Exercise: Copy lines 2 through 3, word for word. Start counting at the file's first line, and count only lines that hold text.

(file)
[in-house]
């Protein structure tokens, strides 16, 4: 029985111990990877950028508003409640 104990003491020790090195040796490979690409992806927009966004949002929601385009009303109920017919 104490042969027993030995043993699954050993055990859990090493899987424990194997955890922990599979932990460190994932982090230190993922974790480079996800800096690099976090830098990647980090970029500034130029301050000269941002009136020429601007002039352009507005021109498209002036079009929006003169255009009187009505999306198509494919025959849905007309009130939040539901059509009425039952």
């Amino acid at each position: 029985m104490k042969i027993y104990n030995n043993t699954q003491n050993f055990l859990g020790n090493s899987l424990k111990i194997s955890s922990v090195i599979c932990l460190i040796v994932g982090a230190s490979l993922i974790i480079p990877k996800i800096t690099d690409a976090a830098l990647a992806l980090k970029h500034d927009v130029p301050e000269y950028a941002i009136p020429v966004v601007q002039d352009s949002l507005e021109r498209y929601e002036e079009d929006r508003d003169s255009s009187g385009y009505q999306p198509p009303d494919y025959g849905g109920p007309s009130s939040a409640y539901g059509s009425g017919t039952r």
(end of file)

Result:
């Protein structure tokens, strides 16, 4: 029985111990990877950028508003409640 104990003491020790090195040796490979690409992806927009966004949002929601385009009303109920017919 104490042969027993030995043993699954050993055990859990090493899987424990194997955890922990599979932990460190994932982090230190993922974790480079996800800096690099976090830098990647980090970029500034130029301050000269941002009136020429601007002039352009507005021109498209002036079009929006003169255009009187009505999306198509494919025959849905007309009130939040539901059509009425039952």
């Amino acid at each position: 029985m104490k042969i027993y104990n030995n043993t699954q003491n050993f055990l859990g020790n090493s899987l424990k111990i194997s955890s922990v090195i599979c932990l460190i040796v994932g982090a230190s490979l993922i974790i480079p990877k996800i800096t690099d690409a976090a830098l990647a992806l980090k970029h500034d927009v130029p301050e000269y950028a941002i009136p020429v966004v601007q002039d352009s949002l507005e021109r498209y929601e002036e079009d929006r508003d003169s255009s009187g385009y009505q999306p198509p009303d494919y025959g849905g109920p007309s009130s939040a409640y539901g059509s009425g017919t039952r």